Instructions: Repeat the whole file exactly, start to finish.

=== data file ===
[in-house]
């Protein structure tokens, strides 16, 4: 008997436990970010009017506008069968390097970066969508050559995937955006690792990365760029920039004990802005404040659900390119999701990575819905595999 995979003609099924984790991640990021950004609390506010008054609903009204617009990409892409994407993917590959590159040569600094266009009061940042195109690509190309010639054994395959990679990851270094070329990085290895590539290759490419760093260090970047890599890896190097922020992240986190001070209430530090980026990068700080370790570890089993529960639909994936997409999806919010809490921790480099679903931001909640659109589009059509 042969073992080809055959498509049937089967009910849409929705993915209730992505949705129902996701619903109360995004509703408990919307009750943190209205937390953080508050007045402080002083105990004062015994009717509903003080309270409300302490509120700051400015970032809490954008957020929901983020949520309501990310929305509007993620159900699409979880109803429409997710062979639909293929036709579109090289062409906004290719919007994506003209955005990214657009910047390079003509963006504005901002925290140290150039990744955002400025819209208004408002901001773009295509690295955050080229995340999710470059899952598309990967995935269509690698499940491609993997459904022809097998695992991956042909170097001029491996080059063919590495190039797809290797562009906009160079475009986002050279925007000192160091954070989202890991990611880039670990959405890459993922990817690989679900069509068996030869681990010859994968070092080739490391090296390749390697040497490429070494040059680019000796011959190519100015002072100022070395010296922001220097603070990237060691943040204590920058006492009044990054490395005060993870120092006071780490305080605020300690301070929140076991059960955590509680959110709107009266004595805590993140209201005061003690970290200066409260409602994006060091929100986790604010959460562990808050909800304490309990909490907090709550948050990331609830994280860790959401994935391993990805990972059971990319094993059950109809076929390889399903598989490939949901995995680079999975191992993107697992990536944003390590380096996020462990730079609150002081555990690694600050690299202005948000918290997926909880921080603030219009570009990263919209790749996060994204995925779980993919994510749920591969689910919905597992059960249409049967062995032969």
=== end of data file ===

[in-house]
């Protein structure tokens, strides 16, 4: 008997436990970010009017506008069968390097970066969508050559995937955006690792990365760029920039004990802005404040659900390119999701990575819905595999 995979003609099924984790991640990021950004609390506010008054609903009204617009990409892409994407993917590959590159040569600094266009009061940042195109690509190309010639054994395959990679990851270094070329990085290895590539290759490419760093260090970047890599890896190097922020992240986190001070209430530090980026990068700080370790570890089993529960639909994936997409999806919010809490921790480099679903931001909640659109589009059509 042969073992080809055959498509049937089967009910849409929705993915209730992505949705129902996701619903109360995004509703408990919307009750943190209205937390953080508050007045402080002083105990004062015994009717509903003080309270409300302490509120700051400015970032809490954008957020929901983020949520309501990310929305509007993620159900699409979880109803429409997710062979639909293929036709579109090289062409906004290719919007994506003209955005990214657009910047390079003509963006504005901002925290140290150039990744955002400025819209208004408002901001773009295509690295955050080229995340999710470059899952598309990967995935269509690698499940491609993997459904022809097998695992991956042909170097001029491996080059063919590495190039797809290797562009906009160079475009986002050279925007000192160091954070989202890991990611880039670990959405890459993922990817690989679900069509068996030869681990010859994968070092080739490391090296390749390697040497490429070494040059680019000796011959190519100015002072100022070395010296922001220097603070990237060691943040204590920058006492009044990054490395005060993870120092006071780490305080605020300690301070929140076991059960955590509680959110709107009266004595805590993140209201005061003690970290200066409260409602994006060091929100986790604010959460562990808050909800304490309990909490907090709550948050990331609830994280860790959401994935391993990805990972059971990319094993059950109809076929390889399903598989490939949901995995680079999975191992993107697992990536944003390590380096996020462990730079609150002081555990690694600050690299202005948000918290997926909880921080603030219009570009990263919209790749996060994204995925779980993919994510749920591969689910919905597992059960249409049967062995032969």